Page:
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Disaster strikes A ship goes down a plane crashes a party of travellers is cut offBut when the panic and confusion subside and the dead are counted the survivors must find a way to keep surviving And in desperation unconstrained by law or conventional authority the tactics they resort to can be both horrifying and ultimately self destructiveLearmonth and Tabakoff outline the physical and neurological changes that typically affect the victims of disaster Then using true stories from history as case studies they investigate the scenario famously imagined by William Golding in Lord of the Flies and borne out by the extraordinary Robbers Cave experiments of the 1950s As this fascinating book unfolds the awful truth becomes clear In extremity humans are capable of a descent into murderous savagery so swift and complete it could—literally—take your breath away


10 thoughts on “No Mercy

  1. says:

    I heard one of the authors being interviewed on 'Conversations with Richard Fidler' a podcast I had downloaded This is a fascinating look at cases in history of how individuals react when in the midst of physical and psychological trauma brought about by shipwreck being 'lost' members of a cult oas unwitting participants in a social experiment The authors detail a range of incidents that depending on how the survivors responded had a range of outcomes Either the survivors had a 100% positive outcome or in the other extreme the survivors were disorganised murdered each other and made no effort towards being rescued The historical accounts were fascinating and were successful in creating a picture of life in the age of exploration sea travel and life at sea A great read


  2. says:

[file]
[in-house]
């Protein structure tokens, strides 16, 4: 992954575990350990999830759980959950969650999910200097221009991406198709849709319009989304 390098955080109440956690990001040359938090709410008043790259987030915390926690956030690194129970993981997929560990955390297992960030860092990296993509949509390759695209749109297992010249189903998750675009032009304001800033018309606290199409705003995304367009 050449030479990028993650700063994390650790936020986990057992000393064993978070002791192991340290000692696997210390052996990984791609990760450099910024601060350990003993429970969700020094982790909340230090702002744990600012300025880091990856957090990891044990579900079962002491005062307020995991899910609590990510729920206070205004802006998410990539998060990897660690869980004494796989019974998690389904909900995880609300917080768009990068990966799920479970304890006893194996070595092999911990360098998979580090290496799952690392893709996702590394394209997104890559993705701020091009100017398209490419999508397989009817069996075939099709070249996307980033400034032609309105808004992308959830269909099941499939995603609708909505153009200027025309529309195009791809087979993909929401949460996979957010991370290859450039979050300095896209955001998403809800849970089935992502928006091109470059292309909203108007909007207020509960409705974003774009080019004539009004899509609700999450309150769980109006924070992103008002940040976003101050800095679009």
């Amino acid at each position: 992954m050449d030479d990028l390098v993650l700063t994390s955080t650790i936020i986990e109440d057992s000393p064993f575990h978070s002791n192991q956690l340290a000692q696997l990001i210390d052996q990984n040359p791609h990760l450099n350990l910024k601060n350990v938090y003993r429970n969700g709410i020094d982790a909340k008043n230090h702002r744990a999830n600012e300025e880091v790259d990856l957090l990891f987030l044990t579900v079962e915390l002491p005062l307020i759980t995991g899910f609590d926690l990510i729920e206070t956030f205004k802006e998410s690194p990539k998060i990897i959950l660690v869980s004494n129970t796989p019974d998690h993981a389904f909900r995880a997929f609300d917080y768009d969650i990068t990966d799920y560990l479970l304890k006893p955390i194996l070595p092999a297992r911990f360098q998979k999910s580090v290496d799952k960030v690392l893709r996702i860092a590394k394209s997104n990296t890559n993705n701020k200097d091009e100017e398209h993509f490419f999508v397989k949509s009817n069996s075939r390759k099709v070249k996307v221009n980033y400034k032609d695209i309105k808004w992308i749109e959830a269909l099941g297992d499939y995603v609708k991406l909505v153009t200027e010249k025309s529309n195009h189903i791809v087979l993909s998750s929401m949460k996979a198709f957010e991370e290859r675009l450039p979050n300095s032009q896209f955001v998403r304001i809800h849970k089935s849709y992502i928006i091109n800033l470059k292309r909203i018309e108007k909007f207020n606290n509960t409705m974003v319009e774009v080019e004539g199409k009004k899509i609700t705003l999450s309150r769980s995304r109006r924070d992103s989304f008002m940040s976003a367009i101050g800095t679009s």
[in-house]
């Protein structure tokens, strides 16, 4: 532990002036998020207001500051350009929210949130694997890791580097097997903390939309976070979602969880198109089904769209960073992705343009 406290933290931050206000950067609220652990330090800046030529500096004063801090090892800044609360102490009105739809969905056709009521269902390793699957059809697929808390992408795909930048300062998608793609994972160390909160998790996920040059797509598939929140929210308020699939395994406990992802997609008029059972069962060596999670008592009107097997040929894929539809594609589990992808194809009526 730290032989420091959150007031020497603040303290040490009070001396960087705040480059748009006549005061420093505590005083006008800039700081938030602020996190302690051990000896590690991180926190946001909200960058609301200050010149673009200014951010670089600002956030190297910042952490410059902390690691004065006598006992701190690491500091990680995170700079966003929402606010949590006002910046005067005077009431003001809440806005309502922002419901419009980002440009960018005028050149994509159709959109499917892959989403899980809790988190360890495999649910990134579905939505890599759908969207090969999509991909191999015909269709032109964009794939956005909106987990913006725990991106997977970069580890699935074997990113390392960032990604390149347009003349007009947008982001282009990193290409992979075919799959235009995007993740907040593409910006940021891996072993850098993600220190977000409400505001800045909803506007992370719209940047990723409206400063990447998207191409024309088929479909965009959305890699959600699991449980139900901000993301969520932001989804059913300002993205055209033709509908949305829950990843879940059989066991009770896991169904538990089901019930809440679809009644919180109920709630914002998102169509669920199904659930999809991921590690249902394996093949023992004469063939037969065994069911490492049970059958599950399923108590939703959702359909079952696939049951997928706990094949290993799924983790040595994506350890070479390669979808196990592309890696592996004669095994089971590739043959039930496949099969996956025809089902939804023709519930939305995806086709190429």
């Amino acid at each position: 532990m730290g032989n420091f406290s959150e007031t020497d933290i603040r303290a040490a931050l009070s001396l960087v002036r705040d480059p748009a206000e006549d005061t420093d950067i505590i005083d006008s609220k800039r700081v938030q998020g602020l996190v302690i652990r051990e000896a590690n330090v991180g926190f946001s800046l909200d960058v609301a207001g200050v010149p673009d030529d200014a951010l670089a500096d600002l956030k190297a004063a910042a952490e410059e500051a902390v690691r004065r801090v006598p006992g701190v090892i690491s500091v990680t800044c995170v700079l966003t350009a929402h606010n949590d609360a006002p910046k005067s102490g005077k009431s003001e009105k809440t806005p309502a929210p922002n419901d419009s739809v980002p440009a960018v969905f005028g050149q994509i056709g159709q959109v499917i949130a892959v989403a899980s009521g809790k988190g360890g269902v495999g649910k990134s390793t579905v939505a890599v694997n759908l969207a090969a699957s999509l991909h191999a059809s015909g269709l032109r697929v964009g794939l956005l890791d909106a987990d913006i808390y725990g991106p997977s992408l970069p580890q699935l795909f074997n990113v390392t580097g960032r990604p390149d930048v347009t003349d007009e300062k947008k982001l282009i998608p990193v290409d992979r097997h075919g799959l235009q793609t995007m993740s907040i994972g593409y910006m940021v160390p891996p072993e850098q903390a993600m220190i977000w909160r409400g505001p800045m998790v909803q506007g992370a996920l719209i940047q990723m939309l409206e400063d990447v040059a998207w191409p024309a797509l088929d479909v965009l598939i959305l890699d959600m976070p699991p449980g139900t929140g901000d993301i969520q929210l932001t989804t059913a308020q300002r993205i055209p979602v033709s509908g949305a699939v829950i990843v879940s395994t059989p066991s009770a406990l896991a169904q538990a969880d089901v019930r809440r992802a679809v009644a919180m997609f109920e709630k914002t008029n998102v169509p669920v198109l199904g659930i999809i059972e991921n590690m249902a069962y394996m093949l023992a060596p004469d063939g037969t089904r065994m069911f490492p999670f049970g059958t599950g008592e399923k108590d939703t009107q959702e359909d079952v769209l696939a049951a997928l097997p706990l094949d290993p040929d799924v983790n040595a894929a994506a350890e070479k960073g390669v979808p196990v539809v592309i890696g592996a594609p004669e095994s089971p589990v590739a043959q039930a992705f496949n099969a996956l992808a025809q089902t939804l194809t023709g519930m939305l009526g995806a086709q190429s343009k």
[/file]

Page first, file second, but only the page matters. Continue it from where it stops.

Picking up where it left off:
No Mercy True Stories of Disaster Survival and Brutality by Eleanor Learmonth and Jenny Tabakoff is a very highly recommended thought provoking look at how groups of people act and the extremes they will go to in order to survive during a traumatic event such as a ship wreck or plane crash in a remote area Why do some people work together and survive the disaster with fewer fatalities while other groups disintegrate into stupidity and violence?Learmonth and Tabakoff note in the prologue that This book considers numerous such examples of the Lord of the Flies principle in history We focus on predominantly adult groups who found themselves stranded and in conditions of extreme stress at dates between 134 BC and 2010 AD in remote locations across the globe Several of these episodes will be considered in depth; others will appear as we look at the factors that seem to dictate the survivor groups’ behavior and dynamics We analyze the twisting path of social disintegration with reference to other failed groups—some famous others relegated to the dusty forgotten corners of historyNo Mercy looks at how William Golding in his book The Lord of the Flies presents us with a principle that can be used when observing any group that finds itself isolated and faced with the struggle to survive The Lord of the Flies principle 1 groups will inevitably fragment into factions 2 leaders freuently become obsessed with maintaining control rather than leading 3 if the strong are battling to survive they will not waste care and resources on the weak 4 morality mercy and compassion are the expendable luxuries of civilization 5 individuals will passively sanction evil actions by others to avoid becoming the next victim 6 the rule of law will decay into a state of nature 7 in the long run there is only one rule self preservation Page xix I was engrossed in each tale of survival or not and the various actions each group took While almost every disaster has a degree of stupidity at its core it is how the survivors behave and respond that often separates the living from the dead The authors point out that some of the stupidity is actually the result of a built in neuro chemical reaction that we have no control overContents includeA Location mapPrologueThe Lord of the Flies principleHELL ON WATER THE MEDUSA RAFT; Fear; Panic; Faith in command; Alcohol; FairnessPROBLEMS IN PATAGONIA THE WRECK OF THE WAGER; Fragmentation; Caring for the weak and injured; ‘Polar disease’; Starvation; Stupidity and inertiaCASTAWAYS IN THE SUB ANTARCTIC; The shifting sands of authority; Compassion; The dogma of race; The dark; The beastBLOODSHED IN VINLAND; Suicide; Abuse and violence; The last resort; Killing for foodA MORAL ABYSS THE LIFEBOAT OF THE WILLIAM BROWN; Murder; Thrill kills; Last man standing; Scars; ImplicationsAvoiding the Lord of the Flies principle; Into the woods the Robbers Cave experiment; Précis of Lord of the FliesAcknowledgments; Sources; Illustrations; IndexThe opening of each major section shows the title and other uick statistics For exampleHell on Water the raft of the MedusaLocation Atlantic Ocean off the Sahara Desertnationality Primarily FrenchDate 1816Fatality Rate 91%Duration 13 daysorCastaways in the Sub AntarcticLocation Auckland Islandsnationality Multinational crewDate 1864Fatality Rate 0%DuRation 600 daysWhile the other case studies we have considered can easily be categorized as abject failures this example shows that a group can sidestep the Lord of the Flies principle even in the harshest of circumstances In this chapter it was also interesting that many survivors talk about an ‘unseen presence’ which felt malevolent for some and a comforting guardian angel to others This has been named the Third Man Syndrome after Shackleton’s encounterThis is really a compelling fascinating dramatic look back at the social decay and implosion that occurred in various groups of people under extreme stress It proves Golding’s overarching concept that the primary thing from which the group needs protection is itselfDisclosure My Kindle edition was courtesy of the Text Publishing Company for review purposes